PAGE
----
• provide UK hauliers with an ‘essential user rebate’:  in the absence of a road user charging scheme, a fuel duty rebate system could be devised for British hauliers to bring their level of fuel taxation into line with the EU average.  The VAT system could be used for these purposes.   Like the first option, however, this would deprive HM Treasury of a substantial amount of revenue and, unlike the second option, it would fail to collect duty from foreign carriers.

27. It is beyond the remit of this Committee to discuss the relative merits of these proposals or to make recommendations to HM Treasury. 

28. The Committee notes that the level of penetration of freight movements in and out of Scotland by foreign operators is relatively low (around 95% is carried by domestic carriers). Nevertheless, it accepts that the UK’s fuel duty policy places its domestic hauliers at a disadvantage with respect to foreign carriers who fill their tanks with cheaper fuel before entering the UK, although it acknowledges that this is only one aspect of operational costs.  

Impact of the Road Transport Directive

29. The EU Working Time Directive was applied to road haulage operations in April 2005 (in this sector it is called the Road Transport Directive (RTD)).   Road transport is the only sector in which it is not possible for companies to opt out of the regulations by striking local agreements with staff.  Many companies have claimed that the RTD has significantly inflated their road transport costs.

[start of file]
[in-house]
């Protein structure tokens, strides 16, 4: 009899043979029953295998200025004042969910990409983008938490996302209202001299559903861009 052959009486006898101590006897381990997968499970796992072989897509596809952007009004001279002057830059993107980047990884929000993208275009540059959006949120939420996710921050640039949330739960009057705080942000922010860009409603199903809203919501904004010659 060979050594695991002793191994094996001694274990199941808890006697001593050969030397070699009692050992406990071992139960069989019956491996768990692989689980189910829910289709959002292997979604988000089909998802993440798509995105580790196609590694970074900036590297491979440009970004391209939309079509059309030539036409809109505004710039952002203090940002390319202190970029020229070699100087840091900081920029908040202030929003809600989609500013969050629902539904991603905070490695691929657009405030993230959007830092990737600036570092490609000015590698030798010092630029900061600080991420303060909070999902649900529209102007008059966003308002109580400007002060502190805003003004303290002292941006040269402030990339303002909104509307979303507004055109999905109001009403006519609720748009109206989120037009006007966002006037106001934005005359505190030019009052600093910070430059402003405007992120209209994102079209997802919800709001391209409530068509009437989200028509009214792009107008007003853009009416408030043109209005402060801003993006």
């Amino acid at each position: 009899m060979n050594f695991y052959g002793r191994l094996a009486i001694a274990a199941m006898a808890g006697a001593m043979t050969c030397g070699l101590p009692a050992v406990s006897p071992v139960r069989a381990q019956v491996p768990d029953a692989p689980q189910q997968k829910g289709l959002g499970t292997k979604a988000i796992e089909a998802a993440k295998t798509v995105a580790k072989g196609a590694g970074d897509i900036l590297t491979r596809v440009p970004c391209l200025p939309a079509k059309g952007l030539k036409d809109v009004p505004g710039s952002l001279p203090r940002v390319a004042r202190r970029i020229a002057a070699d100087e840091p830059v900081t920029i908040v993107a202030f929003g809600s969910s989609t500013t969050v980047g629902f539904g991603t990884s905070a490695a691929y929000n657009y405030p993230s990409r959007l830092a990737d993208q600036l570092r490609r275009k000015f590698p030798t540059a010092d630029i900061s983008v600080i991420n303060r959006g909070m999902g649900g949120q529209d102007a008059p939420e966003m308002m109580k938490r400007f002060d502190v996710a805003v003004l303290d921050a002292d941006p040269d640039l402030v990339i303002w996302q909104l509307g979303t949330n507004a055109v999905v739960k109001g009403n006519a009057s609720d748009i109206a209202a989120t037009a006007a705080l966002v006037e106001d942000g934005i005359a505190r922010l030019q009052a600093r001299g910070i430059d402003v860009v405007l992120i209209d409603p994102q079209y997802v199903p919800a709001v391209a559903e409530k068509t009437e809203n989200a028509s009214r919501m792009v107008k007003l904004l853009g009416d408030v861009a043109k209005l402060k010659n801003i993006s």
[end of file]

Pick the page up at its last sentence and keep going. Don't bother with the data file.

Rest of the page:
30. The Committee recognises that there is a delicate balance to be struck between the commercial interests of hauliers and shippers and the well-being of lorry drivers.   The condition of the driver also affects road safety and thus the welfare of the general public.  At minimum, therefore, the Vehicle and Operator Services Agency should be ensuring that the current Road Transport Directive rules are properly enforced in Scotland.   A means should also be found to ensure that foreign hauliers adhere to the UK’s RTD when operating vehicles in this country.

31. As the RTD involves the interpretation of an EU directive by the UK government, the Scottish Executive has no power to amend the regulations.  It could, nevertheless, commission research to establish its impact on the Scottish road haulage industry and liaise with the DfT on future modifications to the regulations.   The DfT is currently reviewing the RTD after its first full year of operation.  

32. The Committee recommends that the Scottish Executive should contribute to the Department for Transport’s review of the Road Transport Directive and ensure that the outcome of the review helps to establish the impact of the RTD on the Scottish haulage industry and on road safety.

Shortage of Lorry Drivers